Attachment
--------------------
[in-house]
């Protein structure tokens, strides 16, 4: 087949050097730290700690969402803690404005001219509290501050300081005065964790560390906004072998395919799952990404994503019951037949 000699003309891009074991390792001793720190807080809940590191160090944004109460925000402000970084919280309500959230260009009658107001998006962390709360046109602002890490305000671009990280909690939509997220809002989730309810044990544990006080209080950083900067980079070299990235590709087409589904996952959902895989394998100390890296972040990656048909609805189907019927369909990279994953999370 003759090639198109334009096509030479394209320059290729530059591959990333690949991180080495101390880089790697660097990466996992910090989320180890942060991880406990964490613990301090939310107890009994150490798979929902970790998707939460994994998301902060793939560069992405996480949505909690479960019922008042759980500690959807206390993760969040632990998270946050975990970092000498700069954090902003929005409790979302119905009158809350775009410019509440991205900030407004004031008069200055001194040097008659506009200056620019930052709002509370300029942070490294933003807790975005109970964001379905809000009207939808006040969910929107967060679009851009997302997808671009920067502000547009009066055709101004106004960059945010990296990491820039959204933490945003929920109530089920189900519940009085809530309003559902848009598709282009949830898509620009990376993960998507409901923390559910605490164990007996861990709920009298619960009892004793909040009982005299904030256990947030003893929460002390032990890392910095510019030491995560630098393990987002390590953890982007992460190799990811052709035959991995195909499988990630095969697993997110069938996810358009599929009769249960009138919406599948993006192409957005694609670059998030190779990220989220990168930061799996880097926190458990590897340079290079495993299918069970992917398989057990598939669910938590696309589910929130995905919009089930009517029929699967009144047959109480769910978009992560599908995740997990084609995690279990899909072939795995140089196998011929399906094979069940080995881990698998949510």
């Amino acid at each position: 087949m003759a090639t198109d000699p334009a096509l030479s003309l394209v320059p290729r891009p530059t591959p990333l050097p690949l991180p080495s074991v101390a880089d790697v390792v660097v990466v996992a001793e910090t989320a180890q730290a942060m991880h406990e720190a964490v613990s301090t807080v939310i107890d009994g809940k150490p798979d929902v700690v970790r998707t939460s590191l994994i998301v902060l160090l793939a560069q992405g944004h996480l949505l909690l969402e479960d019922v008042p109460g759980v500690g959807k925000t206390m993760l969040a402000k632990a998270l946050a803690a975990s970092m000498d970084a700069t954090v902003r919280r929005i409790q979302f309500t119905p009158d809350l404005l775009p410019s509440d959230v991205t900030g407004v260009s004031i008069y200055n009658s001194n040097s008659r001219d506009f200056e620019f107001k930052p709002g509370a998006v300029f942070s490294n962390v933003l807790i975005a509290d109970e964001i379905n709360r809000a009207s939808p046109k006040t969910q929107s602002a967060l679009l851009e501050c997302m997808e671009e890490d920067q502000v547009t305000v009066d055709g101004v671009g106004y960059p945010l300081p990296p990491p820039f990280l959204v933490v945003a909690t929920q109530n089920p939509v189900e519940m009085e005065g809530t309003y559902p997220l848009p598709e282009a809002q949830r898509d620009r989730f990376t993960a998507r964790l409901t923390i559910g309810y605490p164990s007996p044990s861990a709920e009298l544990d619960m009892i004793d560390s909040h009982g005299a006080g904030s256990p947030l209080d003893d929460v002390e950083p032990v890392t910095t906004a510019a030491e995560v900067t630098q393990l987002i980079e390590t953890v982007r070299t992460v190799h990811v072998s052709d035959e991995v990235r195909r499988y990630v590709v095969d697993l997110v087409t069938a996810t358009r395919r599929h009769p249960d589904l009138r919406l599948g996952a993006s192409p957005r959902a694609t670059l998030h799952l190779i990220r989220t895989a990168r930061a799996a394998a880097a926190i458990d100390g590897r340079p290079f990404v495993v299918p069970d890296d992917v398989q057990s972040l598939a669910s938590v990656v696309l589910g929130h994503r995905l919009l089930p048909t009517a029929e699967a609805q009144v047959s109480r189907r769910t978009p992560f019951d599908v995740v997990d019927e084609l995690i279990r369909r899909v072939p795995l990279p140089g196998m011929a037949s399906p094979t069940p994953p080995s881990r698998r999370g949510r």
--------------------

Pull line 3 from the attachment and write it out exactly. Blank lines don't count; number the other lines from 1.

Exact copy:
């Amino acid at each position: 087949m003759a090639t198109d000699p334009a096509l030479s003309l394209v320059p290729r891009p530059t591959p990333l050097p690949l991180p080495s074991v101390a880089d790697v390792v660097v990466v996992a001793e910090t989320a180890q730290a942060m991880h406990e720190a964490v613990s301090t807080v939310i107890d009994g809940k150490p798979d929902v700690v970790r998707t939460s590191l994994i998301v902060l160090l793939a560069q992405g944004h996480l949505l909690l969402e479960d019922v008042p109460g759980v500690g959807k925000t206390m993760l969040a402000k632990a998270l946050a803690a975990s970092m000498d970084a700069t954090v902003r919280r929005i409790q979302f309500t119905p009158d809350l404005l775009p410019s509440d959230v991205t900030g407004v260009s004031i008069y200055n009658s001194n040097s008659r001219d506009f200056e620019f107001k930052p709002g509370a998006v300029f942070s490294n962390v933003l807790i975005a509290d109970e964001i379905n709360r809000a009207s939808p046109k006040t969910q929107s602002a967060l679009l851009e501050c997302m997808e671009e890490d920067q502000v547009t305000v009066d055709g101004v671009g106004y960059p945010l300081p990296p990491p820039f990280l959204v933490v945003a909690t929920q109530n089920p939509v189900e519940m009085e005065g809530t309003y559902p997220l848009p598709e282009a809002q949830r898509d620009r989730f990376t993960a998507r964790l409901t923390i559910g309810y605490p164990s007996p044990s861990a709920e009298l544990d619960m009892i004793d560390s909040h009982g005299a006080g904030s256990p947030l209080d003893d929460v002390e950083p032990v890392t910095t906004a510019a030491e995560v900067t630098q393990l987002i980079e390590t953890v982007r070299t992460v190799h990811v072998s052709d035959e991995v990235r195909r499988y990630v590709v095969d697993l997110v087409t069938a996810t358009r395919r599929h009769p249960d589904l009138r919406l599948g996952a993006s192409p957005r959902a694609t670059l998030h799952l190779i990220r989220t895989a990168r930061a799996a394998a880097a926190i458990d100390g590897r340079p290079f990404v495993v299918p069970d890296d992917v398989q057990s972040l598939a669910s938590v990656v696309l589910g929130h994503r995905l919009l089930p048909t009517a029929e699967a609805q009144v047959s109480r189907r769910t978009p992560f019951d599908v995740v997990d019927e084609l995690i279990r369909r899909v072939p795995l990279p140089g196998m011929a037949s399906p094979t069940p994953p080995s881990r698998r999370g949510r």